US senators urge end to drunk driver 'apps'

March 22, 2011
Senate Majority Leader Harry Reid, shown here in 2010, and US senators on Tuesday pressed Google, Apple, and Blackberry maker Research in Motion to pull the plug on applications that can help drunk drivers use smart phones to elude police checkpoints.

US senators on Tuesday pressed Google, Apple, and Blackberry maker Research in Motion to pull the plug on applications that can help drunk drivers use smart phones to elude police checkpoints.

Senate Majority Leader Harry Reid and fellow Democratic Senators Chuck Schumer, Frank Lautenberg and Tom Udall urged the high-tech giants to stop selling the software unless it is stripped of the drunk-driving feature.

"We appreciate the technology that has allowed millions of Americans to have information at their fingertips, but giving drunk drivers a free tool to evade checkpoints, putting innocent families and children at risk, is a matter of public concern," they wrote in a letter released by Reid's office.

"We hope that you will give our request to make these applications unavailable immediate consideration," they wrote.

The applications rely on driver-generated databases of speed traps, speed cameras, or even drunk driving checkpoints and include audible alerts.

PhantomAlert, which the USA Today newspaper called "one of the most popular," asks potential customers on its website: "Tired of traffic tickets? The embarrassment, the time, the points, the frustration, the money?"

"You will be alerted as you approach: Railroad Crossings, Dangerous Intersections, Dangerous Curves, Speed Bumps, Speed Traps, Speed Cameras, Red Light Cameras, School Zones, DUI Checkpoints."

DUI means "driving under the influence," or intoxicated.

PhantomAlert chief executive Joe Scott called the lawmakers' appeal "a knee-jerk reaction" and said his company was helping to "deter drivers from drinking and driving" by making them more aware of the risk of arrest.

Scott told AFP that the company had received one testimonial from a man who had been set to drive after drinking but "got scared" upon learning that there were checkpoints nearby, and got a ride home from sober friends instead.

The letter went to chief executive Eric Schmidt; Scott Forstall, senior vice president for iPhone Software; and Research in Motion co-chief executive officers James Balsillie and Michael Lazaridis.

Explore further: Professor recommends changing drivers' perceptions of law enforcement to deter drunk driving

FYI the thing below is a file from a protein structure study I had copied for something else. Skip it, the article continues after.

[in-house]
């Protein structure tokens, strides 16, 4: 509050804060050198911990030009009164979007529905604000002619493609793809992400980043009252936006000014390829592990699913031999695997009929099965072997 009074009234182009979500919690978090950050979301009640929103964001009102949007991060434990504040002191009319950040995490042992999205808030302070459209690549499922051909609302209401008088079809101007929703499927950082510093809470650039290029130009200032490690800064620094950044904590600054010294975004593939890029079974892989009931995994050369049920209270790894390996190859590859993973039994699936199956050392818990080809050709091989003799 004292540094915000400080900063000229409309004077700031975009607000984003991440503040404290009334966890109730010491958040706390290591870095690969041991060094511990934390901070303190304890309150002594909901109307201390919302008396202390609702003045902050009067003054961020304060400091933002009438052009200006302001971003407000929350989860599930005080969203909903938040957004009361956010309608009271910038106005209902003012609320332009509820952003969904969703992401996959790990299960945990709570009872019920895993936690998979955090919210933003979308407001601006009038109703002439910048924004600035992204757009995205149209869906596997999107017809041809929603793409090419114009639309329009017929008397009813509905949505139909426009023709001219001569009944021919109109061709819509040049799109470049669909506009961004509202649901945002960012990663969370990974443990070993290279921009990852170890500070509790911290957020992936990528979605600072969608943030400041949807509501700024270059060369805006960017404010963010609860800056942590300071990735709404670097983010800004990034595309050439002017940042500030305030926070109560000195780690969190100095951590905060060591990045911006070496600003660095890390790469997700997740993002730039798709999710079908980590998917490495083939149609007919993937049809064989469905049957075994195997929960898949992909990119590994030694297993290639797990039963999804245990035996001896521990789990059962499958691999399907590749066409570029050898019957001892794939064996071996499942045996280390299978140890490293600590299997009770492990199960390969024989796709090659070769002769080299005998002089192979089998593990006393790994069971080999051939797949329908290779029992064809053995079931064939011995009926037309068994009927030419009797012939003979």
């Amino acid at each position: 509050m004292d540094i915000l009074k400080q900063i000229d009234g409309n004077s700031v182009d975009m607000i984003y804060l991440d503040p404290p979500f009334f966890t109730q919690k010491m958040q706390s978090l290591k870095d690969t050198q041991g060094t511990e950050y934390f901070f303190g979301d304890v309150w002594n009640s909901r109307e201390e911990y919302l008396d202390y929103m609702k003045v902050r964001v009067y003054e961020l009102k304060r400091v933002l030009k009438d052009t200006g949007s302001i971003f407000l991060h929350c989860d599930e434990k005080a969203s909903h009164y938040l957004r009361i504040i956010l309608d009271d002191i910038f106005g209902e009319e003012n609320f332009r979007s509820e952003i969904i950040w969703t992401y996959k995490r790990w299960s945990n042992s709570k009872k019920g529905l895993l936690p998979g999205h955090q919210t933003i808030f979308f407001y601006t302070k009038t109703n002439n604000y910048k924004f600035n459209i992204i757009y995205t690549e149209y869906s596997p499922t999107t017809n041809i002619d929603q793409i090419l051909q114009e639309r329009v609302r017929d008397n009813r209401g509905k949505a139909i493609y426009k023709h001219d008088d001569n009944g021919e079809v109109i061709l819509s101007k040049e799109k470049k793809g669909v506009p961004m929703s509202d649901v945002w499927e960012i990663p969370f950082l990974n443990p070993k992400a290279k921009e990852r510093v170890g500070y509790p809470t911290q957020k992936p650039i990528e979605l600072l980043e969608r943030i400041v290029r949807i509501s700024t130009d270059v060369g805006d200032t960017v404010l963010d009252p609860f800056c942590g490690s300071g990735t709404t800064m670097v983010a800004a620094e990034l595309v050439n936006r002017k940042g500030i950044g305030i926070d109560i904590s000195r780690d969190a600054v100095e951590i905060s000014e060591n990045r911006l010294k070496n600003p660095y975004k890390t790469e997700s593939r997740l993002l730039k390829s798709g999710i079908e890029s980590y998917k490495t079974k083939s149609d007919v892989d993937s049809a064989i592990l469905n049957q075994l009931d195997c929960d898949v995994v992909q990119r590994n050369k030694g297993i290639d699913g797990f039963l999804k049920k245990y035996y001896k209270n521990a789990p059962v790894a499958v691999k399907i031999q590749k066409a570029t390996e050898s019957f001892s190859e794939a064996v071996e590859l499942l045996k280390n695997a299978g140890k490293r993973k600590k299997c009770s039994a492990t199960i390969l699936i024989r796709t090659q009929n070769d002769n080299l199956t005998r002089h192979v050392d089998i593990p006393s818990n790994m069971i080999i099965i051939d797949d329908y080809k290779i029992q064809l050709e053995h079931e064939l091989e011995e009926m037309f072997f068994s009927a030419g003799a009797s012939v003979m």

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2.3 / 5 (3) Mar 22, 2011
"Tired of traffic tickets? The embarrassment, the time, the points, the frustration, the money?"
Then BEHAVE YOURSELVES, and you won't need this app!

(Driving is a privilege, not a right. If you can't handle the restrictions that are necessary for your safety -- and that of the public, if you care about them -- then don't even try to drive.)
3.3 / 5 (3) Mar 22, 2011
However, these apps are NOT ONLY for DUI drivers. The apps also show accidents, closed roads, hazard conditions ahead and also help drivers to chose the safest route through fire zones, etc.
So, please consider the entire spectrum and don't get stuck onto a slim and sick part of the issue.
5 / 5 (2) Mar 22, 2011
I'm not in the habit of driving drunk, but I'm interested in avoiding DUI checkpoints just for the sake of driving time. If mobile apps are allowed to help you navigate around slow traffic caused by construction, accidents, and fallen debris, they should be allowed to warn you about DUI checkpoints.
1 / 5 (2) Mar 22, 2011
Just get rid of anything to do with police checkpoints, cameras, ect and everything is fine and dandy. If that can't be achieved google maps is good enoough for traffic (better than just, "where is the accident?") and the weather network can be used for road conditions/closures.

IMO people using these kinds of apps for police locations, ect, are as good as drivers that are breaking the law. If you need to know where the police are, you need to stop breaking the law! It really is infuriating when people knowingly drink and drive or just plain act like a 5 year old having a temper tantrum. I can't wait for automated cars to become mainstream, my life will extend by 10 years from that alone...

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